Firstly, this turf blog is a bit of a ramble, just a few thought running through my head, things I want to put to paper and who knows what else. Secondly, I want to begin with a Big Thank You, to all the many readers who visit my pages and an even BIGGER THANK YOU, to all those to take the time to scribble down a few choice words of appreciation, thoughtful thoughts, constructive (and not so constructive) criticism and sent them to me. I always try to reply to all but occasionally I get mega-spammed, despite all my many layers of anti-spam, so a few my get lost along the way. My apologies for that but please do keep them coming.
One email was asking about my bicycles, and how I decide which one to use when turfing. Until recently I had three working bicycles, the Surly Ogre, the Surly Krampug and the Surly Pugsley. One bike, the Surly Pugsley, has been stripped down for parts and to free up room in the bike shed. I now use the Ogre for most of my turfing. The other bike is still the Krampug, though it has the ability to change into the Pugsley when required. Both the Krampug and Pugsley have the same fat-bike stye frame and forks and when I want a fat bike for riding on sand at the coast, or on winter snows, I simply fit the fat bike wheelset, the one with 65 mm rims and 100 mm wide tyres. Takes about 5 minutes.
Since I started turfing back in November 2020, I’ve tried to stick rigidly to not using the car to travel to locations beyond easy cycling distance, however, I’m now finding my local patch getting a bit stale and broke my no-car rule the other day to take the kick scooter to Queensferry. So, rule broken, I might as well continue breaking the rule.
While the kick scooter fits inside our wee Ford Fiesta, a bicycle does not, so I needed another means of transporting the bicycle to places far and wide. Obviously, a bicycle rack is the way to go. But which type? There’s the roof-bar mounted one but that always hurts my back, particularly when lifting the heavy fat bike up so high. So, scratch that one. Next there’s the type that mounts on the rear door. To my mind having a heavy weight resting on a glass window is daft and asking for trouble. I’ve seen a few cars where the bike rack has come loose and broken the glass. Scratch that one as well.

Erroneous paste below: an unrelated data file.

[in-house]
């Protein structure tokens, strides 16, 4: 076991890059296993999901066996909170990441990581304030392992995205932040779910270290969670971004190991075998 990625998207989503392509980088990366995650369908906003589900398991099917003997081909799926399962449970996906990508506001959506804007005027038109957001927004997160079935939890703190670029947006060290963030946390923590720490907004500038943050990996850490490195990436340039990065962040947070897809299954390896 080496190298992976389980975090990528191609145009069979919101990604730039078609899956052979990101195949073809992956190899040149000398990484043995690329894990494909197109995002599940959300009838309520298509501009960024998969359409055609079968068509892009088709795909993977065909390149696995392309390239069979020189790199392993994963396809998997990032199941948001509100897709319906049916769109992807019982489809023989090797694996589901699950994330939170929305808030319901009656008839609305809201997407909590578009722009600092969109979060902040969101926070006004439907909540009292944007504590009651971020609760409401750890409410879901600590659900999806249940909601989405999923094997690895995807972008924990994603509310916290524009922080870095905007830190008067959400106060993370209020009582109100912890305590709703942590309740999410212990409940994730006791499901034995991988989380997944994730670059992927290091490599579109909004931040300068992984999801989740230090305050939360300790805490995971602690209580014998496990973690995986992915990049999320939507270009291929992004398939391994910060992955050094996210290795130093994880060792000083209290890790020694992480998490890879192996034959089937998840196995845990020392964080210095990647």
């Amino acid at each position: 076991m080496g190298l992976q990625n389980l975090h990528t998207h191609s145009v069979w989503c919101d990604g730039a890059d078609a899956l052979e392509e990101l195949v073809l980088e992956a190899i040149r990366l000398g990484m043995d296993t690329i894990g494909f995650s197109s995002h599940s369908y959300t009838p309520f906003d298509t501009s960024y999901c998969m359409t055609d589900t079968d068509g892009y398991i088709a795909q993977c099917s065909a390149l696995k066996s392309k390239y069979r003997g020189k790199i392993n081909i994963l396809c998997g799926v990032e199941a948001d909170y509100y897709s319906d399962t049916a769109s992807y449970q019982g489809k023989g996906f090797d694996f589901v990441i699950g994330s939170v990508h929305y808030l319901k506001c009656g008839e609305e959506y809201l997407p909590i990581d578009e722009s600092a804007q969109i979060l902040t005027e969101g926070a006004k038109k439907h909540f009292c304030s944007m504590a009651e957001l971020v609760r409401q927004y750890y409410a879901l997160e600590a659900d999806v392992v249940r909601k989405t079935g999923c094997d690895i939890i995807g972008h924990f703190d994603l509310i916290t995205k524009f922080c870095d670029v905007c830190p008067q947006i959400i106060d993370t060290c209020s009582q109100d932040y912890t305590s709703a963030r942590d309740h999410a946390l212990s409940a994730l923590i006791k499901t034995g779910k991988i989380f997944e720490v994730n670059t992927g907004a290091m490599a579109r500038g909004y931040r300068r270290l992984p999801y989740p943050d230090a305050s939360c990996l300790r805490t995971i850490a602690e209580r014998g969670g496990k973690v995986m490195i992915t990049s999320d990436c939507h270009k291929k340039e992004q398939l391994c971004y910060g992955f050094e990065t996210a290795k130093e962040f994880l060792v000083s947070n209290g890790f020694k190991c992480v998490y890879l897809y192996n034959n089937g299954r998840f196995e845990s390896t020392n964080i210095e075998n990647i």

On my previous car I fitted a tow bar and used a £50.00 Thule 970 bike rack to carry the bike. It mounts in seconds and holds the bike very securely. So, this is the option I’m going for with the Ford Fiesta. A Brink tow bar (cost £120) has been ordered and should arrive in a few days and I’ll grab the tool box and get that installed. The dedicated electrics kit for the Ford Fiesta is another £120 so I’ll wait and see what the mounted bicycle actually obscures before deciding. They were not required on the Ford Focus I had previously, so fingers crossed. Expect a blog of the installation. I did price getting the tow bar installed but I’m not paying £500-600 for something I can do myself.
I must admit I’m looking forward to turfing further afield. Some of the towns in the Scottish Borders, where I lived and worked for around 35 of my years, look very attractive. Peebles, Melrose, Kelso and Hawick are all on the to-do list. Same with East Lothian, with North Berwick, Haddington and Dunbar, and I haven’t even looked at West Lothian and across in the Kingdom of Fife. And the best part, all the takes will be uniques. Perhaps that 2500 Unique medal isn’t impossible after all.
Next thing. An email has just popped into my inbox from Féarglas and amongst the usual between turfer chit-chat, she mentioned the recent Medal Synch 2021 in Edinburgh, on Saturday 29th. I was aware of the event but just couldn’t get my thinking-brain around what it was about, particularly when I already had any likely medals. Anyway, it was a resounding success and turfer Artful has posted an account of the evening. Sounds like a good time was had by all. Perhaps next time,
Right, enough of that. Time to get out on the bike and do some turfing. Back soon.
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